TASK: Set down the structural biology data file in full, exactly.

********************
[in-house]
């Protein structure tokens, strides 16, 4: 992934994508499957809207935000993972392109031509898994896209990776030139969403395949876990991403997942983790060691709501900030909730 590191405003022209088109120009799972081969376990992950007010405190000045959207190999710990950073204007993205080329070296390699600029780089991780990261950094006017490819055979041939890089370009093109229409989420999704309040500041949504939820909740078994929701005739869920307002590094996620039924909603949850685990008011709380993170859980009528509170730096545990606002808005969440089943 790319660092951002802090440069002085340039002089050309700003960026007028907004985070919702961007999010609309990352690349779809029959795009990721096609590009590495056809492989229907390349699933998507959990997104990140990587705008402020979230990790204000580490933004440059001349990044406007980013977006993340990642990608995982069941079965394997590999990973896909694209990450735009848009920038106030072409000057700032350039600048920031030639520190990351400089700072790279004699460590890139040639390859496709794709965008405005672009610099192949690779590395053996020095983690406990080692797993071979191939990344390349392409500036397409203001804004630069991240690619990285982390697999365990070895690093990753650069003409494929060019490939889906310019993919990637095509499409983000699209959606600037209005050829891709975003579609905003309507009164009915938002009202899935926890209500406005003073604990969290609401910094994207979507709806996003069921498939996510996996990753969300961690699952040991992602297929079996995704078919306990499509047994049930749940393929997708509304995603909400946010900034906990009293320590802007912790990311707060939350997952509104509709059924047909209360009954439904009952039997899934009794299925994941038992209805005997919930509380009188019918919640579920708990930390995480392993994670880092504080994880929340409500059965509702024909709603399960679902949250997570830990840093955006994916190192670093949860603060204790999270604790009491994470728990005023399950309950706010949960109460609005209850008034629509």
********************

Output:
[in-house]
């Protein structure tokens, strides 16, 4: 992934994508499957809207935000993972392109031509898994896209990776030139969403395949876990991403997942983790060691709501900030909730 590191405003022209088109120009799972081969376990992950007010405190000045959207190999710990950073204007993205080329070296390699600029780089991780990261950094006017490819055979041939890089370009093109229409989420999704309040500041949504939820909740078994929701005739869920307002590094996620039924909603949850685990008011709380993170859980009528509170730096545990606002808005969440089943 790319660092951002802090440069002085340039002089050309700003960026007028907004985070919702961007999010609309990352690349779809029959795009990721096609590009590495056809492989229907390349699933998507959990997104990140990587705008402020979230990790204000580490933004440059001349990044406007980013977006993340990642990608995982069941079965394997590999990973896909694209990450735009848009920038106030072409000057700032350039600048920031030639520190990351400089700072790279004699460590890139040639390859496709794709965008405005672009610099192949690779590395053996020095983690406990080692797993071979191939990344390349392409500036397409203001804004630069991240690619990285982390697999365990070895690093990753650069003409494929060019490939889906310019993919990637095509499409983000699209959606600037209005050829891709975003579609905003309507009164009915938002009202899935926890209500406005003073604990969290609401910094994207979507709806996003069921498939996510996996990753969300961690699952040991992602297929079996995704078919306990499509047994049930749940393929997708509304995603909400946010900034906990009293320590802007912790990311707060939350997952509104509709059924047909209360009954439904009952039997899934009794299925994941038992209805005997919930509380009188019918919640579920708990930390995480392993994670880092504080994880929340409500059965509702024909709603399960679902949250997570830990840093955006994916190192670093949860603060204790999270604790009491994470728990005023399950309950706010949960109460609005209850008034629509």